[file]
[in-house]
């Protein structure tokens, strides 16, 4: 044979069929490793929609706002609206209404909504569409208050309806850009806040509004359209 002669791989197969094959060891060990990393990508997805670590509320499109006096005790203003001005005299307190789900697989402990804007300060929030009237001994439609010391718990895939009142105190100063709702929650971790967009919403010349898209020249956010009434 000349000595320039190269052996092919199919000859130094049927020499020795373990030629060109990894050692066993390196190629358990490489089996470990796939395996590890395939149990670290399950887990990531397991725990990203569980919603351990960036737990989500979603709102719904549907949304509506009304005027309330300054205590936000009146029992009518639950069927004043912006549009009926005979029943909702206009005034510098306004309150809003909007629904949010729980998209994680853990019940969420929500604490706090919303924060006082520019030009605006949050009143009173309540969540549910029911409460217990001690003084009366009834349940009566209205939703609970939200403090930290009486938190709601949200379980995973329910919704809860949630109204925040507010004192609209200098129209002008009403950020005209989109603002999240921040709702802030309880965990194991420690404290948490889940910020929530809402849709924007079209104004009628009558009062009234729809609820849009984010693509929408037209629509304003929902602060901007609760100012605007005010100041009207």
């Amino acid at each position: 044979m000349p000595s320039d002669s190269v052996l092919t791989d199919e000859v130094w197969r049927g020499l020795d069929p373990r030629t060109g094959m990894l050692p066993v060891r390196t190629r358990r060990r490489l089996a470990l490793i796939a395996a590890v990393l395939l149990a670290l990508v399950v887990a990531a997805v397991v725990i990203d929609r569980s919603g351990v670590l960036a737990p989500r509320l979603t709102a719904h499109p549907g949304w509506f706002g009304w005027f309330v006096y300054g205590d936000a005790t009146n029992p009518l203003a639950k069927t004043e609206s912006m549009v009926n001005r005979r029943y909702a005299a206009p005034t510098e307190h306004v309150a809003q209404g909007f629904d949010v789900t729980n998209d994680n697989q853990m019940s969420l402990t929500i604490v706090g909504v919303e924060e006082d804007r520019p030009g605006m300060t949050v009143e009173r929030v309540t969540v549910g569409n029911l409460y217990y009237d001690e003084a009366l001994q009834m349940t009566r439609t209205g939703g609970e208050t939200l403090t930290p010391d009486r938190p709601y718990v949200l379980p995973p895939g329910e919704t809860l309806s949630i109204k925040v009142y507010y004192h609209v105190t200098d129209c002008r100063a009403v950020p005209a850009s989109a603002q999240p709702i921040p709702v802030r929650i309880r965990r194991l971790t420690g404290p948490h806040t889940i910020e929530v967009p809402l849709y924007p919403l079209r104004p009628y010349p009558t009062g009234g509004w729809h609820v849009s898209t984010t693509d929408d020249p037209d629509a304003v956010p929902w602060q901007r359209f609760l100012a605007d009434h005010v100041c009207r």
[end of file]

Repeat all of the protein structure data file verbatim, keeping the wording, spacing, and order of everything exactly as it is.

[in-house]
């Protein structure tokens, strides 16, 4: 044979069929490793929609706002609206209404909504569409208050309806850009806040509004359209 002669791989197969094959060891060990990393990508997805670590509320499109006096005790203003001005005299307190789900697989402990804007300060929030009237001994439609010391718990895939009142105190100063709702929650971790967009919403010349898209020249956010009434 000349000595320039190269052996092919199919000859130094049927020499020795373990030629060109990894050692066993390196190629358990490489089996470990796939395996590890395939149990670290399950887990990531397991725990990203569980919603351990960036737990989500979603709102719904549907949304509506009304005027309330300054205590936000009146029992009518639950069927004043912006549009009926005979029943909702206009005034510098306004309150809003909007629904949010729980998209994680853990019940969420929500604490706090919303924060006082520019030009605006949050009143009173309540969540549910029911409460217990001690003084009366009834349940009566209205939703609970939200403090930290009486938190709601949200379980995973329910919704809860949630109204925040507010004192609209200098129209002008009403950020005209989109603002999240921040709702802030309880965990194991420690404290948490889940910020929530809402849709924007079209104004009628009558009062009234729809609820849009984010693509929408037209629509304003929902602060901007609760100012605007005010100041009207």
């Amino acid at each position: 044979m000349p000595s320039d002669s190269v052996l092919t791989d199919e000859v130094w197969r049927g020499l020795d069929p373990r030629t060109g094959m990894l050692p066993v060891r390196t190629r358990r060990r490489l089996a470990l490793i796939a395996a590890v990393l395939l149990a670290l990508v399950v887990a990531a997805v397991v725990i990203d929609r569980s919603g351990v670590l960036a737990p989500r509320l979603t709102a719904h499109p549907g949304w509506f706002g009304w005027f309330v006096y300054g205590d936000a005790t009146n029992p009518l203003a639950k069927t004043e609206s912006m549009v009926n001005r005979r029943y909702a005299a206009p005034t510098e307190h306004v309150a809003q209404g909007f629904d949010v789900t729980n998209d994680n697989q853990m019940s969420l402990t929500i604490v706090g909504v919303e924060e006082d804007r520019p030009g605006m300060t949050v009143e009173r929030v309540t969540v549910g569409n029911l409460y217990y009237d001690e003084a009366l001994q009834m349940t009566r439609t209205g939703g609970e208050t939200l403090t930290p010391d009486r938190p709601y718990v949200l379980p995973p895939g329910e919704t809860l309806s949630i109204k925040v009142y507010y004192h609209v105190t200098d129209c002008r100063a009403v950020p005209a850009s989109a603002q999240p709702i921040p709702v802030r929650i309880r965990r194991l971790t420690g404290p948490h806040t889940i910020e929530v967009p809402l849709y924007p919403l079209r104004p009628y010349p009558t009062g009234g509004w729809h609820v849009s898209t984010t693509d929408d020249p037209d629509a304003v956010p929902w602060q901007r359209f609760l100012a605007d009434h005010v100041c009207r």